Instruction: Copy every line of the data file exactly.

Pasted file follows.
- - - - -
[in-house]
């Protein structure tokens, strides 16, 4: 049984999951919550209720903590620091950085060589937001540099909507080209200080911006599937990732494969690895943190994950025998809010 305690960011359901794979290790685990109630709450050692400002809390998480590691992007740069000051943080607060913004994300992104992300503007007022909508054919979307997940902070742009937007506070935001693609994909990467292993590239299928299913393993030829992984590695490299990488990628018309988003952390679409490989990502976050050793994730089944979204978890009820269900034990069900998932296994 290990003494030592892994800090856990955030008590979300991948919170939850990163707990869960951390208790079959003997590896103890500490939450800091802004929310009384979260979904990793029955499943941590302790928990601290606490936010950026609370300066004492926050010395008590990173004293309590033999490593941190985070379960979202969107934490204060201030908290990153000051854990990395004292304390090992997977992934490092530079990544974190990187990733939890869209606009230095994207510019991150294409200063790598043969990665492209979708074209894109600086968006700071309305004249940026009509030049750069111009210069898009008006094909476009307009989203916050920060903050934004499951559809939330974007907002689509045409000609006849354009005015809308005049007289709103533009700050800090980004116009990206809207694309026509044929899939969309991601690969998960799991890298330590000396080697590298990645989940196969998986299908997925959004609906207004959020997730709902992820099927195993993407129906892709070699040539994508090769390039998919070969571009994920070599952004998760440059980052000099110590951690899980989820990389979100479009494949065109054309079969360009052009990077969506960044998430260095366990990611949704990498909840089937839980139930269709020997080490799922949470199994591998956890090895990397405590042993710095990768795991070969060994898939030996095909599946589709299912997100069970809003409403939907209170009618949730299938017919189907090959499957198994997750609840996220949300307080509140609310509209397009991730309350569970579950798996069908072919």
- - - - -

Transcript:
[in-house]
């Protein structure tokens, strides 16, 4: 049984999951919550209720903590620091950085060589937001540099909507080209200080911006599937990732494969690895943190994950025998809010 305690960011359901794979290790685990109630709450050692400002809390998480590691992007740069000051943080607060913004994300992104992300503007007022909508054919979307997940902070742009937007506070935001693609994909990467292993590239299928299913393993030829992984590695490299990488990628018309988003952390679409490989990502976050050793994730089944979204978890009820269900034990069900998932296994 290990003494030592892994800090856990955030008590979300991948919170939850990163707990869960951390208790079959003997590896103890500490939450800091802004929310009384979260979904990793029955499943941590302790928990601290606490936010950026609370300066004492926050010395008590990173004293309590033999490593941190985070379960979202969107934490204060201030908290990153000051854990990395004292304390090992997977992934490092530079990544974190990187990733939890869209606009230095994207510019991150294409200063790598043969990665492209979708074209894109600086968006700071309305004249940026009509030049750069111009210069898009008006094909476009307009989203916050920060903050934004499951559809939330974007907002689509045409000609006849354009005015809308005049007289709103533009700050800090980004116009990206809207694309026509044929899939969309991601690969998960799991890298330590000396080697590298990645989940196969998986299908997925959004609906207004959020997730709902992820099927195993993407129906892709070699040539994508090769390039998919070969571009994920070599952004998760440059980052000099110590951690899980989820990389979100479009494949065109054309079969360009052009990077969506960044998430260095366990990611949704990498909840089937839980139930269709020997080490799922949470199994591998956890090895990397405590042993710095990768795991070969060994898939030996095909599946589709299912997100069970809003409403939907209170009618949730299938017919189907090959499957198994997750609840996220949300307080509140609310509209397009991730309350569970579950798996069908072919």